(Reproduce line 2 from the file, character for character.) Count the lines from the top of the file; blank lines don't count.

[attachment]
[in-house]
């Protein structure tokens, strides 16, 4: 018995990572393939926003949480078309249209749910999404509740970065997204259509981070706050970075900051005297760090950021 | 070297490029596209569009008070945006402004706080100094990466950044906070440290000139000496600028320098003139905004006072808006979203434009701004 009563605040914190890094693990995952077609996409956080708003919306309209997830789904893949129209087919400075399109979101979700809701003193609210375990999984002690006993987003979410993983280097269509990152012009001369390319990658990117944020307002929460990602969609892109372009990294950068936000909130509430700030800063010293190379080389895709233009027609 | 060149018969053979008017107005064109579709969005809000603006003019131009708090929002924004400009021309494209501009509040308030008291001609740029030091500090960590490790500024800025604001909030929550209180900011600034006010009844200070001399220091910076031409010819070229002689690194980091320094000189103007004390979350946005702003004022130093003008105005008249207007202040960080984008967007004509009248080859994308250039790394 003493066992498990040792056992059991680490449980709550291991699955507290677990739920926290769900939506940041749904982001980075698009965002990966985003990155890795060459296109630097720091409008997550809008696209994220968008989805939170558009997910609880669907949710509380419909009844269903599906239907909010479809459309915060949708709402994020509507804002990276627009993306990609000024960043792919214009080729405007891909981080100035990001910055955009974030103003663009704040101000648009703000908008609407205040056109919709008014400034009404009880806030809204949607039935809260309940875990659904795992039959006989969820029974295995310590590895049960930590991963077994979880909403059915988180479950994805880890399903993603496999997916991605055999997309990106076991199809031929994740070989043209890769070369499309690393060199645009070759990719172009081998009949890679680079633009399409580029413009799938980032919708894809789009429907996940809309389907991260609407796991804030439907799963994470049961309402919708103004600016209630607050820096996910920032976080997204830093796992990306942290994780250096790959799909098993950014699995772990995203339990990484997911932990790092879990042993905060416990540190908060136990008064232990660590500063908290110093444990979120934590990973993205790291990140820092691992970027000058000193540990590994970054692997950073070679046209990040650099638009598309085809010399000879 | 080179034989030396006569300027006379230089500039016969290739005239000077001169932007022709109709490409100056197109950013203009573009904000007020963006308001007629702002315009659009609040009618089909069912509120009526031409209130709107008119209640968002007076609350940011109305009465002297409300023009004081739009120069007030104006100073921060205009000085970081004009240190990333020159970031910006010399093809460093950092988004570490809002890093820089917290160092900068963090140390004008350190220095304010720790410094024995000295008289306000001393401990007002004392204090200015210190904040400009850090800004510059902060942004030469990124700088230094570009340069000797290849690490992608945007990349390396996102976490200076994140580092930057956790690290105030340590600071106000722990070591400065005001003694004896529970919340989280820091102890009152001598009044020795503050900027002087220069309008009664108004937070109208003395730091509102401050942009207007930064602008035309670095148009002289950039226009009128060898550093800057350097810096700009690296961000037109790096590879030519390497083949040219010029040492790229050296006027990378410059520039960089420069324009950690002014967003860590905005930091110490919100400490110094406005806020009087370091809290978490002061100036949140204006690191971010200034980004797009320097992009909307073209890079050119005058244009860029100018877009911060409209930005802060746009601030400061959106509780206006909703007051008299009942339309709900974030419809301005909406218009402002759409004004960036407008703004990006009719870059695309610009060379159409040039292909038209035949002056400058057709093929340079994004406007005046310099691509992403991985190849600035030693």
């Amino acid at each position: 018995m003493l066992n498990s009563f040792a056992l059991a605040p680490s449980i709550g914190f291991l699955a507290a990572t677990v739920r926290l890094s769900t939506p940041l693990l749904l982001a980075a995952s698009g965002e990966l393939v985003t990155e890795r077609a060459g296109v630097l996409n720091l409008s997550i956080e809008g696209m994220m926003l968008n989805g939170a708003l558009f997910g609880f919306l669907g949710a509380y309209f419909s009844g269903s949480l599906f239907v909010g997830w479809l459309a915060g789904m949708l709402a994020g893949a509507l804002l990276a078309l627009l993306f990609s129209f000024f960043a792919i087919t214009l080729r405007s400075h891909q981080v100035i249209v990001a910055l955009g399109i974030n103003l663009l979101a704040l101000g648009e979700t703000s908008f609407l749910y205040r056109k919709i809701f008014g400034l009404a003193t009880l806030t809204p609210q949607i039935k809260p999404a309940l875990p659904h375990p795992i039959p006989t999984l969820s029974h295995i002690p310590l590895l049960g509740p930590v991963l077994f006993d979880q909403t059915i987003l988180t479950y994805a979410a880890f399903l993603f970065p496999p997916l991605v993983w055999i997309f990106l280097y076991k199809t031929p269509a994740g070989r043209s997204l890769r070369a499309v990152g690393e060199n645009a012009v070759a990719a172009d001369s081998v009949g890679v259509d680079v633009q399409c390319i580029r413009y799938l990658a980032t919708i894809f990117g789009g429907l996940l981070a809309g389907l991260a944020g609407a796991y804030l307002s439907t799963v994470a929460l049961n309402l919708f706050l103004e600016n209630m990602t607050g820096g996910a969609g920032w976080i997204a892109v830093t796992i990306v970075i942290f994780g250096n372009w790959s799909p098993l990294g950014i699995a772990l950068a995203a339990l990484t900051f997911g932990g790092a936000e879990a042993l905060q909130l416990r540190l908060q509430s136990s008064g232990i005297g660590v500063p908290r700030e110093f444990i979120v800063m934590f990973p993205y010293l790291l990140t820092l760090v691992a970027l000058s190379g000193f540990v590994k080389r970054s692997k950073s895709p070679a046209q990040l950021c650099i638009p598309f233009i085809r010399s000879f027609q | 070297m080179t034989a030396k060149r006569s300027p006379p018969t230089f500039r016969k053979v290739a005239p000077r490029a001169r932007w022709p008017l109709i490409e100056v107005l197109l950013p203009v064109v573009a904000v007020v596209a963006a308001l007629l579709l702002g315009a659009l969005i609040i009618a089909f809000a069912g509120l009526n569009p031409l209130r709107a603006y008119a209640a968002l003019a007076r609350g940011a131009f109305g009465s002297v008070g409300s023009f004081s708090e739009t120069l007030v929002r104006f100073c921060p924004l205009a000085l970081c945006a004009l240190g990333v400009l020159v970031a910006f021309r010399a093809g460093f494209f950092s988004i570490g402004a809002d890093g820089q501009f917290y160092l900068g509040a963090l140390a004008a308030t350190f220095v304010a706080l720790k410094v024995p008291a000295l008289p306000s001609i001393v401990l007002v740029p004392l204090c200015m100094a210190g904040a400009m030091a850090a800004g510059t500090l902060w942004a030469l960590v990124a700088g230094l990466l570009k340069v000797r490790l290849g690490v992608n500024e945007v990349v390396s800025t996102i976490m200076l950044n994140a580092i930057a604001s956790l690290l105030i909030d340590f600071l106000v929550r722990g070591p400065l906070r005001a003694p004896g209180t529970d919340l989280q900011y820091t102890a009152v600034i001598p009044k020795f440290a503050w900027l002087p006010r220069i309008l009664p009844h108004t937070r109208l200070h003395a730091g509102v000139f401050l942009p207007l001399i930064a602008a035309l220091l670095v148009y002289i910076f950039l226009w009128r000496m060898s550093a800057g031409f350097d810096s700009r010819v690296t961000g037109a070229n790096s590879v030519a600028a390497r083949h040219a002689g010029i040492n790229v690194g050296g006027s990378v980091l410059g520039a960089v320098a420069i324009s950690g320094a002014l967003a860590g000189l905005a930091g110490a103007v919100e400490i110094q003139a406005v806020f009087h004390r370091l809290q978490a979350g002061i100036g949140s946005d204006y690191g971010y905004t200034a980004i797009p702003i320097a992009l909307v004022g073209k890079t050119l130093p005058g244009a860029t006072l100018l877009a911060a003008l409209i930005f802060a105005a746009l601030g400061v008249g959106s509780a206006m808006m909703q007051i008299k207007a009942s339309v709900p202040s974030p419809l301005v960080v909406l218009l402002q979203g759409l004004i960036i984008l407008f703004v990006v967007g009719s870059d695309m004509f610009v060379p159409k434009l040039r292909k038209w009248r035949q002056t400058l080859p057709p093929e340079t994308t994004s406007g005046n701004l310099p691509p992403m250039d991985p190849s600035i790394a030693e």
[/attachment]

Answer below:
């Protein structure tokens, strides 16, 4: 018995990572393939926003949480078309249209749910999404509740970065997204259509981070706050970075900051005297760090950021 | 070297490029596209569009008070945006402004706080100094990466950044906070440290000139000496600028320098003139905004006072808006979203434009701004 009563605040914190890094693990995952077609996409956080708003919306309209997830789904893949129209087919400075399109979101979700809701003193609210375990999984002690006993987003979410993983280097269509990152012009001369390319990658990117944020307002929460990602969609892109372009990294950068936000909130509430700030800063010293190379080389895709233009027609 | 060149018969053979008017107005064109579709969005809000603006003019131009708090929002924004400009021309494209501009509040308030008291001609740029030091500090960590490790500024800025604001909030929550209180900011600034006010009844200070001399220091910076031409010819070229002689690194980091320094000189103007004390979350946005702003004022130093003008105005008249207007202040960080984008967007004509009248080859994308250039790394 003493066992498990040792056992059991680490449980709550291991699955507290677990739920926290769900939506940041749904982001980075698009965002990966985003990155890795060459296109630097720091409008997550809008696209994220968008989805939170558009997910609880669907949710509380419909009844269903599906239907909010479809459309915060949708709402994020509507804002990276627009993306990609000024960043792919214009080729405007891909981080100035990001910055955009974030103003663009704040101000648009703000908008609407205040056109919709008014400034009404009880806030809204949607039935809260309940875990659904795992039959006989969820029974295995310590590895049960930590991963077994979880909403059915988180479950994805880890399903993603496999997916991605055999997309990106076991199809031929994740070989043209890769070369499309690393060199645009070759990719172009081998009949890679680079633009399409580029413009799938980032919708894809789009429907996940809309389907991260609407796991804030439907799963994470049961309402919708103004600016209630607050820096996910920032976080997204830093796992990306942290994780250096790959799909098993950014699995772990995203339990990484997911932990790092879990042993905060416990540190908060136990008064232990660590500063908290110093444990979120934590990973993205790291990140820092691992970027000058000193540990590994970054692997950073070679046209990040650099638009598309085809010399000879 | 080179034989030396006569300027006379230089500039016969290739005239000077001169932007022709109709490409100056197109950013203009573009904000007020963006308001007629702002315009659009609040009618089909069912509120009526031409209130709107008119209640968002007076609350940011109305009465002297409300023009004081739009120069007030104006100073921060205009000085970081004009240190990333020159970031910006010399093809460093950092988004570490809002890093820089917290160092900068963090140390004008350190220095304010720790410094024995000295008289306000001393401990007002004392204090200015210190904040400009850090800004510059902060942004030469990124700088230094570009340069000797290849690490992608945007990349390396996102976490200076994140580092930057956790690290105030340590600071106000722990070591400065005001003694004896529970919340989280820091102890009152001598009044020795503050900027002087220069309008009664108004937070109208003395730091509102401050942009207007930064602008035309670095148009002289950039226009009128060898550093800057350097810096700009690296961000037109790096590879030519390497083949040219010029040492790229050296006027990378410059520039960089420069324009950690002014967003860590905005930091110490919100400490110094406005806020009087370091809290978490002061100036949140204006690191971010200034980004797009320097992009909307073209890079050119005058244009860029100018877009911060409209930005802060746009601030400061959106509780206006909703007051008299009942339309709900974030419809301005909406218009402002759409004004960036407008703004990006009719870059695309610009060379159409040039292909038209035949002056400058057709093929340079994004406007005046310099691509992403991985190849600035030693």